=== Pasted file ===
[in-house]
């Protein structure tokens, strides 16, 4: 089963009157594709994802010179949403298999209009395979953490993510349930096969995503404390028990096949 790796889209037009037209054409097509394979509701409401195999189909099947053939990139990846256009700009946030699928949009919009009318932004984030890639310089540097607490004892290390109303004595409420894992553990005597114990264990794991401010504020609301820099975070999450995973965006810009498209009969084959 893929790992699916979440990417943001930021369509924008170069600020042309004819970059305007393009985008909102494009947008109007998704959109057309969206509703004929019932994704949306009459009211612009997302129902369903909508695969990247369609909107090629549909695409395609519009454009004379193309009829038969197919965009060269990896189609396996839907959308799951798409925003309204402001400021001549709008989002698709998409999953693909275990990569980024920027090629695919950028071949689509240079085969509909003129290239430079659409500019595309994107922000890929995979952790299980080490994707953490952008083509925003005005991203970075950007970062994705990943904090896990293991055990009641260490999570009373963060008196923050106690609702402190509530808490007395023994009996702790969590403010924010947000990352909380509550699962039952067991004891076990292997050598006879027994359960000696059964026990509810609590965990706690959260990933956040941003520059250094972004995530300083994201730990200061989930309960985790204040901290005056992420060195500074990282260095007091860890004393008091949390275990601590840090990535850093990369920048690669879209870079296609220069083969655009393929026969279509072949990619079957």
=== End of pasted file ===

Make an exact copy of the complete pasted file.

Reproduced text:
[in-house]
């Protein structure tokens, strides 16, 4: 089963009157594709994802010179949403298999209009395979953490993510349930096969995503404390028990096949 790796889209037009037209054409097509394979509701409401195999189909099947053939990139990846256009700009946030699928949009919009009318932004984030890639310089540097607490004892290390109303004595409420894992553990005597114990264990794991401010504020609301820099975070999450995973965006810009498209009969084959 893929790992699916979440990417943001930021369509924008170069600020042309004819970059305007393009985008909102494009947008109007998704959109057309969206509703004929019932994704949306009459009211612009997302129902369903909508695969990247369609909107090629549909695409395609519009454009004379193309009829038969197919965009060269990896189609396996839907959308799951798409925003309204402001400021001549709008989002698709998409999953693909275990990569980024920027090629695919950028071949689509240079085969509909003129290239430079659409500019595309994107922000890929995979952790299980080490994707953490952008083509925003005005991203970075950007970062994705990943904090896990293991055990009641260490999570009373963060008196923050106690609702402190509530808490007395023994009996702790969590403010924010947000990352909380509550699962039952067991004891076990292997050598006879027994359960000696059964026990509810609590965990706690959260990933956040941003520059250094972004995530300083994201730990200061989930309960985790204040901290005056992420060195500074990282260095007091860890004393008091949390275990601590840090990535850093990369920048690669879209870079296609220069083969655009393929026969279509072949990619079957």